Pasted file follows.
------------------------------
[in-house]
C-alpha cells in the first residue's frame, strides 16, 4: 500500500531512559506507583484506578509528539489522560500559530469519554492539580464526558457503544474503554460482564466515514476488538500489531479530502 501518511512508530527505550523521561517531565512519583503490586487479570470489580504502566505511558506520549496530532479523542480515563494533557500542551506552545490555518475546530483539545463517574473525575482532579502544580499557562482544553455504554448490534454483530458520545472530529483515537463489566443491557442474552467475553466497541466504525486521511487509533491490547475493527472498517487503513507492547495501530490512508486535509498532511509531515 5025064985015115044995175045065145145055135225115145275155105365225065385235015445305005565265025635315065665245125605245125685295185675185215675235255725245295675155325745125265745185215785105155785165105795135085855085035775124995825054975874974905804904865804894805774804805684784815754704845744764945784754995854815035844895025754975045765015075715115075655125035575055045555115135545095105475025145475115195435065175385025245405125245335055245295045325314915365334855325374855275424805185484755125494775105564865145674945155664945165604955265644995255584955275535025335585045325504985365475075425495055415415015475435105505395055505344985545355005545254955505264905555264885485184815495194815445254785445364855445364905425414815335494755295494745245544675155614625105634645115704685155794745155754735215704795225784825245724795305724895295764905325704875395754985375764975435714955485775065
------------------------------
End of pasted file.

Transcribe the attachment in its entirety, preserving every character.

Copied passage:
[in-house]
C-alpha cells in the first residue's frame, strides 16, 4: 500500500531512559506507583484506578509528539489522560500559530469519554492539580464526558457503544474503554460482564466515514476488538500489531479530502 501518511512508530527505550523521561517531565512519583503490586487479570470489580504502566505511558506520549496530532479523542480515563494533557500542551506552545490555518475546530483539545463517574473525575482532579502544580499557562482544553455504554448490534454483530458520545472530529483515537463489566443491557442474552467475553466497541466504525486521511487509533491490547475493527472498517487503513507492547495501530490512508486535509498532511509531515 5025064985015115044995175045065145145055135225115145275155105365225065385235015445305005565265025635315065665245125605245125685295185675185215675235255725245295675155325745125265745185215785105155785165105795135085855085035775124995825054975874974905804904865804894805774804805684784815754704845744764945784754995854815035844895025754975045765015075715115075655125035575055045555115135545095105475025145475115195435065175385025245405125245335055245295045325314915365334855325374855275424805185484755125494775105564865145674945155664945165604955265644995255584955275535025335585045325504985365475075425495055415415015475435105505395055505344985545355005545254955505264905555264885485184815495194815445254785445364855445364905425414815335494755295494745245544675155614625105634645115704685155794745155754735215704795225784825245724795305724895295764905325704875395754985375764975435714955485775065